Gas Crisis in Europe: an Outlook of the Arab World
The current turbulence in the European gas market has attracted the attention of the Arabs closely watching the gas price situation. After all, the Arab oil-producing countries account for 56% of oil reserves and almost 27% of natural gas globally. In 2020, according to local data, they produced 28% of oil and 15% of natural gas on the planet, and the revenues they generate in the process constitute the primary source of their budgets and development.
In its recent statement, the Organization of Arab Petroleum Exporting Countries (OAPEC) voiced the belief that the crisis in Europe is fraught with a threat to the stability of the entire global gas market, especially on the eve of winter. The organization stressed that it was monitoring the unprecedented increase in the gas prices on the continent.
The causes of the crisis are discussed in the media and social networks of the Middle East. Some commenters reference Western media and experts who blame it on Russia’s desire for supremacy in the energy field in the name of its geostrategic and political goals. At the same time, a military vocabulary such as “gas war, aggression, weapons,” etc., is used.
Such speculations muddy the situation for those authors who approach the situation more objectively, viewing it as a manifestation of the market situation. They explain the surge in prices mainly by the fact the European economy has been gradually recovering from the recession caused by the coronavirus pandemic. As a result, several industries and services have been closed, their activities reduced. The incipient recovery has raised the energy bills, as the volumes of production and delivery remained the same. In addition, the demand for gas has increased in Asia as well.
Referring to the discussion of who is to blame for the rise in gas prices in Europe, the authors cite data that reserves of liquefied gas in storage facilities have been the smallest in the last ten years. This rise is due to a 39% reduction in the number of contracts awarded this year compared to a year ago, meaning that gas and energy companies share responsibility for the decline in supply on the market.
There is no evidence that Gazprom decided to cut its supplies via Nord Stream 1. It is not in Russia’s interest to impose sanctions against itself. Especially as Russia needs income from the export of these products. It will increase after Nord Stream 2, the construction of which has been completed, as stated by Al-Quds-Al-Arabi. Meanwhile, European political groups, together with the United States, set on a cold war against Russia and China, are trying to use any weapon to obstruct the launch of Nord Stream 2.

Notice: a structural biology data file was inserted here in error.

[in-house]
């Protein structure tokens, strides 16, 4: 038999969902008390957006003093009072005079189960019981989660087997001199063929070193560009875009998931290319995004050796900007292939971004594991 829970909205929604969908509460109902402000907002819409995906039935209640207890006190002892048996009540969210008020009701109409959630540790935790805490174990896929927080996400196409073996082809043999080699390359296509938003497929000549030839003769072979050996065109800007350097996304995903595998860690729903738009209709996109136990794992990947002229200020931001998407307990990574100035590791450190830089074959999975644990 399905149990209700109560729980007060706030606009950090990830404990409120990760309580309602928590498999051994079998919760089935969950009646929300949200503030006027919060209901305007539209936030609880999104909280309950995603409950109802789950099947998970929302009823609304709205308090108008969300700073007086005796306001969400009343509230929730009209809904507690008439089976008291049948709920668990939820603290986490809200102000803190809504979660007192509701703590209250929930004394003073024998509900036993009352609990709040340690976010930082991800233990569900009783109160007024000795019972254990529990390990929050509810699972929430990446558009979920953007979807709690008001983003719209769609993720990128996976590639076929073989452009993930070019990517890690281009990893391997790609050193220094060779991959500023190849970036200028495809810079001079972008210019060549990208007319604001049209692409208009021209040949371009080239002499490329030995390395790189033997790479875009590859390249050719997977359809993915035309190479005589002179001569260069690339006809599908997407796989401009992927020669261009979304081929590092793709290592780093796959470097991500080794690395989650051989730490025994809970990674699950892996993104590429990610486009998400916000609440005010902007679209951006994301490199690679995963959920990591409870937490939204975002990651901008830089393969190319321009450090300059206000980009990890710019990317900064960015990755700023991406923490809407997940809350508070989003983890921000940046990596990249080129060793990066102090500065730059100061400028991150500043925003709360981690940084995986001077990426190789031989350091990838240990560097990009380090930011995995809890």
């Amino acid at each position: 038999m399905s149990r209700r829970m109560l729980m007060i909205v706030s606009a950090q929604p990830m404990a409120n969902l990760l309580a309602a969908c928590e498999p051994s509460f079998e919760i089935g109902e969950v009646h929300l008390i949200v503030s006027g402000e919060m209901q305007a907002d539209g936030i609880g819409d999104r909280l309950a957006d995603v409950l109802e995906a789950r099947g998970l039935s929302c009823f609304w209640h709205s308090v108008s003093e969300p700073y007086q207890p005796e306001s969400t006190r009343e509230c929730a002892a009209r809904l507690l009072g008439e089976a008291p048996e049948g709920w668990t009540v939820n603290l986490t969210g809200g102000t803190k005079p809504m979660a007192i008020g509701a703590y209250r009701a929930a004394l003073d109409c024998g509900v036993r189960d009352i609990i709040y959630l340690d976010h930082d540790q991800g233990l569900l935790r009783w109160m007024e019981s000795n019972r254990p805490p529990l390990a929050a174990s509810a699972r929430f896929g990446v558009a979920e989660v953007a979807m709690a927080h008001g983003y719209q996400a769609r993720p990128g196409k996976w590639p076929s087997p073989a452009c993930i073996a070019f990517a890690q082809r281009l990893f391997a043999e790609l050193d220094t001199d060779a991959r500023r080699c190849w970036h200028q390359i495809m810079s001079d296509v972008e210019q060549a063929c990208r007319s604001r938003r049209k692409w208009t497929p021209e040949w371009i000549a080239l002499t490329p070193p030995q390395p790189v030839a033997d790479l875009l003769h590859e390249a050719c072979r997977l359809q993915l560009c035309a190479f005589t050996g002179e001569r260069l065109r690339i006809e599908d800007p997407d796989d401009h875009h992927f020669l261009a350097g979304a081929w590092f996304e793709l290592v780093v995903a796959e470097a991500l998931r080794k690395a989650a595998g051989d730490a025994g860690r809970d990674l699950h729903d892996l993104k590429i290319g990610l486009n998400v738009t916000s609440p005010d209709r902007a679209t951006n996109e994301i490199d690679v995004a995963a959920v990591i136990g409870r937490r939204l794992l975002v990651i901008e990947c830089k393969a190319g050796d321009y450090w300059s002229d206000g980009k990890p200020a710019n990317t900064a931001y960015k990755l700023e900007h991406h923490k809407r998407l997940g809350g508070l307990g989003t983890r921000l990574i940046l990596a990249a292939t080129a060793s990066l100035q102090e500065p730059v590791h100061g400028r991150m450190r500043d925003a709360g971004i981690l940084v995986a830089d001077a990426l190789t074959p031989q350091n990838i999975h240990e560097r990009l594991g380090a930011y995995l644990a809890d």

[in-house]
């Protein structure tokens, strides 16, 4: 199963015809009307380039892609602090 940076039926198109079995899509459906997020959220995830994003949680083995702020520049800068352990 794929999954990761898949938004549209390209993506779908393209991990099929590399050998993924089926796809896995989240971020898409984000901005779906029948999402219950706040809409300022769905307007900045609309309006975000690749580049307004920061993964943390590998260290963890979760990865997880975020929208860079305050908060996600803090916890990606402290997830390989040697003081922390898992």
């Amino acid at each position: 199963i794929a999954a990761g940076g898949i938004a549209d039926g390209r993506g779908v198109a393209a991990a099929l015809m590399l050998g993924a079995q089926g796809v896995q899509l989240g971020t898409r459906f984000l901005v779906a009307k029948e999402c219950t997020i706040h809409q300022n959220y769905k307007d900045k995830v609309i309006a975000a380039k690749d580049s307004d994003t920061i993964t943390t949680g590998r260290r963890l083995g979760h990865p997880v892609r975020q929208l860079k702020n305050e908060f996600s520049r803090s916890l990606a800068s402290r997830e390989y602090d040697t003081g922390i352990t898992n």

The current crisis in the world market is an artificial crisis caused by the desire to restrict gas supplies from Russia as part of the new Cold War.
By delaying its start-up, Europe is using natural gas as a political weapon against itself. The crisis in the gas sector is oppressing the economies of all states, hitting their indicators, spurring inflation, etc.
According to the Head of the Quorum Centre for Strategic Studies, Tariq Al-Rifai, no country would benefit from the current twists and turns in the gas market, including Russia. Qatar Energy Minister Saad Al-Kaabi said his country is not rejoicing over the rise in gas prices. Instead of it resembling a swing that soars up and down, it is better to see the gas price as reasonably balanced.
At the same time, many Arab experts note Russia’s interest in supplying gas under long-term contracts, which helps stabilize the market. According to OAPEC data, the European market prefers to rely on short-term deals on the spot market for 80% of its LNG purchases.
The European market has followed this line for more than ten years, exposing consumers to price fluctuations. Arab producers and liquefied gas suppliers are mainly focused on long-term contracts linked to Brent oil prices. They feel that it guarantees stability in the markets and puts a barrier in the way of sharp price fluctuations.
The current crisis has demonstrated that efforts to generate alternative energy to replace natural gas, oil, and coal entirely are not enough to meet the world’s demands, Arab experts agree. Moreover, the measures of crisis-hit governments to reduce taxes and introduce various benefits for oil and gas producers will only pull away some of the investment needed to develop alternative sources. So betting on these sources in the medium and long term is not justified.
When Europe fears a gas shortage, “Russia is throwing it a lifeline by announcing that Nord Stream 2 will soon become operational. It seems that the Russian gas pipeline will be the only hope in solving the gas crisis strangling the Old World,” notes the Emirati portal Ain Al-Ahbariyya.